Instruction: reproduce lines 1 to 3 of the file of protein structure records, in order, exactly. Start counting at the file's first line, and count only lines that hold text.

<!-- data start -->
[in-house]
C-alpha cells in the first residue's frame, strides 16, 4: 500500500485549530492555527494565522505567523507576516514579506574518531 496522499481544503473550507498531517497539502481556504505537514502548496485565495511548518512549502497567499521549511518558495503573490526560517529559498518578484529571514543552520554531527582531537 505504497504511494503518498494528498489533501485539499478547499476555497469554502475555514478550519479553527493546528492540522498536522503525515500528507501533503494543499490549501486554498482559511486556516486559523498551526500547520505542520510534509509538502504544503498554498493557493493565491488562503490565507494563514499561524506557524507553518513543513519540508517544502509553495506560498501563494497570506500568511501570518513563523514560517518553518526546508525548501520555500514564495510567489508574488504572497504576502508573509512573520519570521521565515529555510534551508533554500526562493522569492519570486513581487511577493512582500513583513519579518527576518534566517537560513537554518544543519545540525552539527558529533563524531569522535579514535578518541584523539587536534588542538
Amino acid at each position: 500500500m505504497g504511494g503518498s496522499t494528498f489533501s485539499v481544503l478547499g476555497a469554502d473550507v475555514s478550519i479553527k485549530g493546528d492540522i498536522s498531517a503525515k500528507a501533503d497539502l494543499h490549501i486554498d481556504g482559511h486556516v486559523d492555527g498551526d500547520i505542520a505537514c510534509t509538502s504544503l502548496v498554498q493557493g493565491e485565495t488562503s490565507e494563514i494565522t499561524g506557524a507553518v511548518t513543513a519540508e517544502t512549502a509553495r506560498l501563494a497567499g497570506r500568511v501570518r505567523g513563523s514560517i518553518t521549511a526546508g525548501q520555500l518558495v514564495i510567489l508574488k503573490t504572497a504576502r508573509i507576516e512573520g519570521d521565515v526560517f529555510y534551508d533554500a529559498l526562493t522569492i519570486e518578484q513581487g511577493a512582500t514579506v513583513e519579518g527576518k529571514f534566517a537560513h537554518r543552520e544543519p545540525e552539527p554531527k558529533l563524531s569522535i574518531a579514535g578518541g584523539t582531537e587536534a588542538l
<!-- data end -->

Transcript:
[in-house]
C-alpha cells in the first residue's frame, strides 16, 4: 500500500485549530492555527494565522505567523507576516514579506574518531 496522499481544503473550507498531517497539502481556504505537514502548496485565495511548518512549502497567499521549511518558495503573490526560517529559498518578484529571514543552520554531527582531537 505504497504511494503518498494528498489533501485539499478547499476555497469554502475555514478550519479553527493546528492540522498536522503525515500528507501533503494543499490549501486554498482559511486556516486559523498551526500547520505542520510534509509538502504544503498554498493557493493565491488562503490565507494563514499561524506557524507553518513543513519540508517544502509553495506560498501563494497570506500568511501570518513563523514560517518553518526546508525548501520555500514564495510567489508574488504572497504576502508573509512573520519570521521565515529555510534551508533554500526562493522569492519570486513581487511577493512582500513583513519579518527576518534566517537560513537554518544543519545540525552539527558529533563524531569522535579514535578518541584523539587536534588542538
Amino acid at each position: 500500500m505504497g504511494g503518498s496522499t494528498f489533501s485539499v481544503l478547499g476555497a469554502d473550507v475555514s478550519i479553527k485549530g493546528d492540522i498536522s498531517a503525515k500528507a501533503d497539502l494543499h490549501i486554498d481556504g482559511h486556516v486559523d492555527g498551526d500547520i505542520a505537514c510534509t509538502s504544503l502548496v498554498q493557493g493565491e485565495t488562503s490565507e494563514i494565522t499561524g506557524a507553518v511548518t513543513a519540508e517544502t512549502a509553495r506560498l501563494a497567499g497570506r500568511v501570518r505567523g513563523s514560517i518553518t521549511a526546508g525548501q520555500l518558495v514564495i510567489l508574488k503573490t504572497a504576502r508573509i507576516e512573520g519570521d521565515v526560517f529555510y534551508d533554500a529559498l526562493t522569492i519570486e518578484q513581487g511577493a512582500t514579506v513583513e519579518g527576518k529571514f534566517a537560513h537554518r543552520e544543519p545540525e552539527p554531527k558529533l563524531s569522535i574518531a579514535g578518541g584523539t582531537e587536534a588542538l